Even in a small joint, osteoarthritis (OA) can have a big impact on your life. For instance, OA in your fingers can keep you from holding a pen or opening a jar. A stiff or sore knee can make it hard to walk.
Getting a shot of corticosteroids (sometimes called a steroid shot) directly into a sore joint can ease pain quickly.
If you get little or no joint pain relief from osteoarthritismedications, it may be time to consider joint surgery.
How do you decide? First, ask yourself and your health care provider the most important question: Is there any other treatment for osteoarthritis you could try? Second, is joint surgery necessary? Third, ask an orthopedic surgeon about the best surgery for joint pain relief in your particular situation. The surgeon will recommend a type of joint surgery based on the severity of your...
Corticosteroids help fight inflammation -- the heat, redness, pain, and swelling in an injured or inflamed part of the body. Corticosteroid shots ease pain faster than anti-inflammatory pills. A single injection doesn’t cause stomach upset the way pills can. When corticosteroids are injected into a joint, their effects are mostly limited to that joint.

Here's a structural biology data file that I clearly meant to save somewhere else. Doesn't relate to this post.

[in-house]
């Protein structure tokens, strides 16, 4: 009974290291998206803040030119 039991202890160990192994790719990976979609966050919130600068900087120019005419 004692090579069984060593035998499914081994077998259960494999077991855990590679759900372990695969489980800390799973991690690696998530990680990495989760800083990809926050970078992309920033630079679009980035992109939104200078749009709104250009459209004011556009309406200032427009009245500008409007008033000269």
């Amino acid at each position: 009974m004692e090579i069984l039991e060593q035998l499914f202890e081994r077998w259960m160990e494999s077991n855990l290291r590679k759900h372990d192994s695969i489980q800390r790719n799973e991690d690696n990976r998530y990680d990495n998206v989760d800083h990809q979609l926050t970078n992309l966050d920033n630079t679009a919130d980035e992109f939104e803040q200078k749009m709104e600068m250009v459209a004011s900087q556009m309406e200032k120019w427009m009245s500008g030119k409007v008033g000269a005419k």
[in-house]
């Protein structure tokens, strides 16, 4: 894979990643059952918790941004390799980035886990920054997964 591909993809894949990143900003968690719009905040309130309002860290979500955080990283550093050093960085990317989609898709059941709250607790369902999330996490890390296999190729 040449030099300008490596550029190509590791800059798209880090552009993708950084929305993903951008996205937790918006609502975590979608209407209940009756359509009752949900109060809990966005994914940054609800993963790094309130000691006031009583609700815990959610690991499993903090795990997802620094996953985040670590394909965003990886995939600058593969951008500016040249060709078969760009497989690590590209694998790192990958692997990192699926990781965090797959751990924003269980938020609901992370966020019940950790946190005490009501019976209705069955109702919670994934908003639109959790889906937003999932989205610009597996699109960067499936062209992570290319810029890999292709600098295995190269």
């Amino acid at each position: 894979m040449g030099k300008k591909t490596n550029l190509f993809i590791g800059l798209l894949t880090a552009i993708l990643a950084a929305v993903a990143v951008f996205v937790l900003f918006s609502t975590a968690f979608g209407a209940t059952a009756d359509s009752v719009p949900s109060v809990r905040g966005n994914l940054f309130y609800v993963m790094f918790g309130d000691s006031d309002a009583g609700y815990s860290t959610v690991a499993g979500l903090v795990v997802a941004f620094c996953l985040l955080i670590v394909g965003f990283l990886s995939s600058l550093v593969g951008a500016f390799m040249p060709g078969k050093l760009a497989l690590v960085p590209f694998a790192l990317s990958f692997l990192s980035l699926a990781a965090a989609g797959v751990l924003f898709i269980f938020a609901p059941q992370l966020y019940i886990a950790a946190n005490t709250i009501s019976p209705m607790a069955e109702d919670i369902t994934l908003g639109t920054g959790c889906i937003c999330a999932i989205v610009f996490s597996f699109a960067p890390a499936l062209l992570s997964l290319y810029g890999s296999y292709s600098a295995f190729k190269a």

What to Expect
Most corticosteroid injections into your knee or a smaller joint, like the base of your thumb, can be done in a doctor’s office.
First, the doctor cleans your skin with an antiseptic. If the joint is puffy and filled with fluid, the doctor may insert a needle into the joint to remove the excess fluid. This quickly relieves some of the pain, because it reduces pressure in the joint. Removing extra fluid may also speed healing.
Next, the doctor uses a different syringe to inject the corticosteroid into the joint. Relief is almost instant, because the corticosteroid is usually mixed with a painkiller. The corticosteroid begins to curb inflammation within a few hours. The relief usually lasts from several weeks to several months.
Injecting a large joint, such as your hip, or in the spine is more complex. Your doctor may use imaging technology to help guide the needle into place.